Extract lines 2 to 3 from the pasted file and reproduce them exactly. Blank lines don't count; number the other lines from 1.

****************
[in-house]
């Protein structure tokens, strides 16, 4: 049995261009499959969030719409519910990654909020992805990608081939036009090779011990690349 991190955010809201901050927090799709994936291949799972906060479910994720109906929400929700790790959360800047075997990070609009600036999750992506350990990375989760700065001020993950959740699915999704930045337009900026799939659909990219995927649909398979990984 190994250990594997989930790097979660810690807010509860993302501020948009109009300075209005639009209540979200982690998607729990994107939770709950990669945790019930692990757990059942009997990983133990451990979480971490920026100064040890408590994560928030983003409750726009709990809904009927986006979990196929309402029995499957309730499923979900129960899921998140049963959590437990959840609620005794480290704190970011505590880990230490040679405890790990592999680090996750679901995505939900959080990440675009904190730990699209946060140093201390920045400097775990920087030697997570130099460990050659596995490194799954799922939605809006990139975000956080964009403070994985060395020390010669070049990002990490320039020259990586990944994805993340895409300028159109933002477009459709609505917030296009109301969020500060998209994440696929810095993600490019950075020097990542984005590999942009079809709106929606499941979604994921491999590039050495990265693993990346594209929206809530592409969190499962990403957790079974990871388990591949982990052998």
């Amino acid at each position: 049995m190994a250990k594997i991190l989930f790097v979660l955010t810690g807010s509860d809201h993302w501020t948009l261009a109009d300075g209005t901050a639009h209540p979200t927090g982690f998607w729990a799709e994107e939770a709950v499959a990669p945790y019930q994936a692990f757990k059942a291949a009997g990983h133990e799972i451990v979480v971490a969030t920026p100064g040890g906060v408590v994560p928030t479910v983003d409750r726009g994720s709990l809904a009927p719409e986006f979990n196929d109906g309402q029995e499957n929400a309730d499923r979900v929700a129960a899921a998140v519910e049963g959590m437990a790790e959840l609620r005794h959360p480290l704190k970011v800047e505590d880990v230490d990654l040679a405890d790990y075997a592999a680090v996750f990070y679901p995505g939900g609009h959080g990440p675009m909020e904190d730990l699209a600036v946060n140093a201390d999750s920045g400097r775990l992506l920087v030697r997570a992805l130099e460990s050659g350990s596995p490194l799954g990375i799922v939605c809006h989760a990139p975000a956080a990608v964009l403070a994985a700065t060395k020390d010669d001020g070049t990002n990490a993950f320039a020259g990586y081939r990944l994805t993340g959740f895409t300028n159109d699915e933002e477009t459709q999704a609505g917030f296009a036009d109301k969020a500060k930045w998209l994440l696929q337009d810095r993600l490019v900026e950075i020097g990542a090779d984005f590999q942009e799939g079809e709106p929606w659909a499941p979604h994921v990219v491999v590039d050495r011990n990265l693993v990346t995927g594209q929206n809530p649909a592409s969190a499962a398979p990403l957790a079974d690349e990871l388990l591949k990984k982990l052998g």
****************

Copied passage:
């Protein structure tokens, strides 16, 4: 049995261009499959969030719409519910990654909020992805990608081939036009090779011990690349 991190955010809201901050927090799709994936291949799972906060479910994720109906929400929700790790959360800047075997990070609009600036999750992506350990990375989760700065001020993950959740699915999704930045337009900026799939659909990219995927649909398979990984 190994250990594997989930790097979660810690807010509860993302501020948009109009300075209005639009209540979200982690998607729990994107939770709950990669945790019930692990757990059942009997990983133990451990979480971490920026100064040890408590994560928030983003409750726009709990809904009927986006979990196929309402029995499957309730499923979900129960899921998140049963959590437990959840609620005794480290704190970011505590880990230490040679405890790990592999680090996750679901995505939900959080990440675009904190730990699209946060140093201390920045400097775990920087030697997570130099460990050659596995490194799954799922939605809006990139975000956080964009403070994985060395020390010669070049990002990490320039020259990586990944994805993340895409300028159109933002477009459709609505917030296009109301969020500060998209994440696929810095993600490019950075020097990542984005590999942009079809709106929606499941979604994921491999590039050495990265693993990346594209929206809530592409969190499962990403957790079974990871388990591949982990052998």
């Amino acid at each position: 049995m190994a250990k594997i991190l989930f790097v979660l955010t810690g807010s509860d809201h993302w501020t948009l261009a109009d300075g209005t901050a639009h209540p979200t927090g982690f998607w729990a799709e994107e939770a709950v499959a990669p945790y019930q994936a692990f757990k059942a291949a009997g990983h133990e799972i451990v979480v971490a969030t920026p100064g040890g906060v408590v994560p928030t479910v983003d409750r726009g994720s709990l809904a009927p719409e986006f979990n196929d109906g309402q029995e499957n929400a309730d499923r979900v929700a129960a899921a998140v519910e049963g959590m437990a790790e959840l609620r005794h959360p480290l704190k970011v800047e505590d880990v230490d990654l040679a405890d790990y075997a592999a680090v996750f990070y679901p995505g939900g609009h959080g990440p675009m909020e904190d730990l699209a600036v946060n140093a201390d999750s920045g400097r775990l992506l920087v030697r997570a992805l130099e460990s050659g350990s596995p490194l799954g990375i799922v939605c809006h989760a990139p975000a956080a990608v964009l403070a994985a700065t060395k020390d010669d001020g070049t990002n990490a993950f320039a020259g990586y081939r990944l994805t993340g959740f895409t300028n159109d699915e933002e477009t459709q999704a609505g917030f296009a036009d109301k969020a500060k930045w998209l994440l696929q337009d810095r993600l490019v900026e950075i020097g990542a090779d984005f590999q942009e799939g079809e709106p929606w659909a499941p979604h994921v990219v491999v590039d050495r011990n990265l693993v990346t995927g594209q929206n809530p649909a592409s969190a499962a398979p990403l957790a079974d690349e990871l388990l591949k990984k982990l052998g």